“I’ve been in the golf business for 12 years,” Parker said. “When I was 15-16, I started working as a cart attendant. When I was 18, I moved to maintenance – mowed greens and fairways. I got involved in the management aspect of it when I was 20, and then I took over my first property when I was 21.”

Parker first played The Duke while visiting on vacation.

“Ever since the very first time I played the golf course, I thought it was fantastic,” Parker said. “I was just fortunate to land a job here, fortunate enough that the company gave me the opportunity to be here. The area itself I visited numerous times when I was working in the Midwest, because when there is snow on the ground I had some extra time. So I visited the area, and I liked it. I thought it was great. It’s a very new community, and it just seemed like a place to raise a family.”

Parker and his wife, Chanelle, live in the Rancho El Dorado development.

As a former Midwesterner and current Arizonan, Parker has experience in maintaining fairways and greens in both wet and dry weather.

“It’s definitely a bigger challenge here,” he said. “There (in the Midwest), you have to contend with mowing a lot of grass. But here, you have to contend with maintaining the turf as well as the outside areas. We’ve got a lot of natural desert area around our golf course that takes a lot of time and finances to keep up with.”

While Arizona’s warm climate allows golfers to play year-round, Parker said the 12-month cycle creates a challenge for desert courses which see a steep drop-off in business during the scorching summer months.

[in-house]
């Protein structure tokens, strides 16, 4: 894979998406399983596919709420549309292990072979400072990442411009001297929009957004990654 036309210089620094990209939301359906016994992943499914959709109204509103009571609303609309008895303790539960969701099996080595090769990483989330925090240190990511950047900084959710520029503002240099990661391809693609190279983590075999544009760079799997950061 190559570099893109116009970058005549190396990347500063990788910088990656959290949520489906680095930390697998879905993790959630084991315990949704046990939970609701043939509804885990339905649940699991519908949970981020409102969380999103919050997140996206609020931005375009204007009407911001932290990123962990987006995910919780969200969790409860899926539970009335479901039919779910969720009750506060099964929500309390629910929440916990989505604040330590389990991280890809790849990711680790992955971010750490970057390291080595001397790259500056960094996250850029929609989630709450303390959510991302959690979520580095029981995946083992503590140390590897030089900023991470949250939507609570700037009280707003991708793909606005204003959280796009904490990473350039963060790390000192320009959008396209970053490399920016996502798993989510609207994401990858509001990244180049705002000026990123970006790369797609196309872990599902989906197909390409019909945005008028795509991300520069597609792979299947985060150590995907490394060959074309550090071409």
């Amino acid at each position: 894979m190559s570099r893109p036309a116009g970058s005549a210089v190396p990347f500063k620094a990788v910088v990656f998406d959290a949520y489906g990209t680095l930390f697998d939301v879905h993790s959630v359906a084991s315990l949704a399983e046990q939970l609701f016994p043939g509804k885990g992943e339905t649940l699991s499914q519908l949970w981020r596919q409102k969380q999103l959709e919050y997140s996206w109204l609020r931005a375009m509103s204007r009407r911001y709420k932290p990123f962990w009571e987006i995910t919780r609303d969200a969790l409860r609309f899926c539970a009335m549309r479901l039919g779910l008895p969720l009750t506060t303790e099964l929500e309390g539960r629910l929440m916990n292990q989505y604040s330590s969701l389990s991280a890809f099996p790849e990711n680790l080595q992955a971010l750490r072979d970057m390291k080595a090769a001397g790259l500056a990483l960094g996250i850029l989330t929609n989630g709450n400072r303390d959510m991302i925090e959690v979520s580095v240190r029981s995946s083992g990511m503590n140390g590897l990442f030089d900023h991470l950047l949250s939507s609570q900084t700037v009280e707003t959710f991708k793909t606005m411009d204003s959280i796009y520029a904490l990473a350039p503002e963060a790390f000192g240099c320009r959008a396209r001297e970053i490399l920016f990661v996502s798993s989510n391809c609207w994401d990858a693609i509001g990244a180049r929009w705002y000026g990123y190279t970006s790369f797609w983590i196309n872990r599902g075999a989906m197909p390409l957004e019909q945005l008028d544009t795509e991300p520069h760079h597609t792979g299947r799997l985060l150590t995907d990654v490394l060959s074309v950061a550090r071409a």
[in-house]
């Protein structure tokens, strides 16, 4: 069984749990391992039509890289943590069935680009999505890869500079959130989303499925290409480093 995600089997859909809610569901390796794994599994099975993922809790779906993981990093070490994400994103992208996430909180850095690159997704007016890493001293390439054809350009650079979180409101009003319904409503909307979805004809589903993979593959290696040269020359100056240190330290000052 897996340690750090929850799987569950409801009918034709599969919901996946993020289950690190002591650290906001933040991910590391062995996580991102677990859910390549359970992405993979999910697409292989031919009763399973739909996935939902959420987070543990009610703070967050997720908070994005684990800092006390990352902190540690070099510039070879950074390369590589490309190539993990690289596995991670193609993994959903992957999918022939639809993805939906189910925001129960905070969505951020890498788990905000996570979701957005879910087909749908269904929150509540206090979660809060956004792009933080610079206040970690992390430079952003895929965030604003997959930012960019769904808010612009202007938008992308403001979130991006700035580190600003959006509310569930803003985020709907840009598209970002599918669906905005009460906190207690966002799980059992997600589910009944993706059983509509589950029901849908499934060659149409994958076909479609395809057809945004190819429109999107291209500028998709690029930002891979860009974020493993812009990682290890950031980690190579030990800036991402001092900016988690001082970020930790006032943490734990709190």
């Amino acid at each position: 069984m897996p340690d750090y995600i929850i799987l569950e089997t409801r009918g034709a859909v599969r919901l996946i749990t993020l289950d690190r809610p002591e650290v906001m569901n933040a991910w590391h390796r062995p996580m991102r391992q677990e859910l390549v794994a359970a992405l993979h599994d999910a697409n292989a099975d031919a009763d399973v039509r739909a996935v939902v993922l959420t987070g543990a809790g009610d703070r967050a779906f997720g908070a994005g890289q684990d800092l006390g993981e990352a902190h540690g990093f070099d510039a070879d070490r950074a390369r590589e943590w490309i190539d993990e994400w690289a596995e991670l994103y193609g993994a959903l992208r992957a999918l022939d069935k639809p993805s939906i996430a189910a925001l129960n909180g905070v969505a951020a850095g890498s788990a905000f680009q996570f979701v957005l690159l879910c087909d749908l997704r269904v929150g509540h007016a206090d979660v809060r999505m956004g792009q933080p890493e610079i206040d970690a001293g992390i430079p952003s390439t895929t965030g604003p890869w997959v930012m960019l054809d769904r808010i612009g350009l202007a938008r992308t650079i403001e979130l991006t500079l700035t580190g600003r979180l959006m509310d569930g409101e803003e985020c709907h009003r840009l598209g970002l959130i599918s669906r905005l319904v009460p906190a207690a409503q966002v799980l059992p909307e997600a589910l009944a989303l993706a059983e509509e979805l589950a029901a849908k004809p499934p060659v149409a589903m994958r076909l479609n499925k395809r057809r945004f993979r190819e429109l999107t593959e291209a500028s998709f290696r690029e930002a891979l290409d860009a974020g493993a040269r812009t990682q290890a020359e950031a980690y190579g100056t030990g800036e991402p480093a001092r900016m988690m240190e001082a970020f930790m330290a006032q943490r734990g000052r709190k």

“At least when you’re down the three or four months (during the winter months in the northern states), you don’t have some of the overhead,” he said. “Like now, yes, we can stay open for 12 months, but we have to maintain full operations for those 12 months. There are some certain aspects where we can try to save when the revenues drop. But back there, you would completely shut down. Here, you still need to maintain exactly a normal operation. So your revenues drop way down, but usually your expenses are maintaining.”

The Duke will close for a few weeks in late September and early October to over-seed the course with winter grass.

“Golf courses close down to over-seed with cool-weather grass because Bermuda goes dormant in the wintertime,” Parker said. “We will over-seed with rye on the fairways and tee boxes, and with Poa trivialis on the greens.”

Once the course re-opens after the over-seeding, business begins to pick up steadily as the weather gets cooler.

“And then by Thanksgiving, we’re getting into the swing of things again,” Parker said.

Golfers interested in playing at The Duke can reserve tee times online at www.thedukegolf.com or by calling the pro shop at 480-844-1100. Players also can register on the Web site to receive e-mail updates on course discounts and specials.

The Duke offers a fully-stocked pro shop, as well as a full bar and restaurant called the Silver Spur Grill, which is open year-round.

Photo by Tom Kessler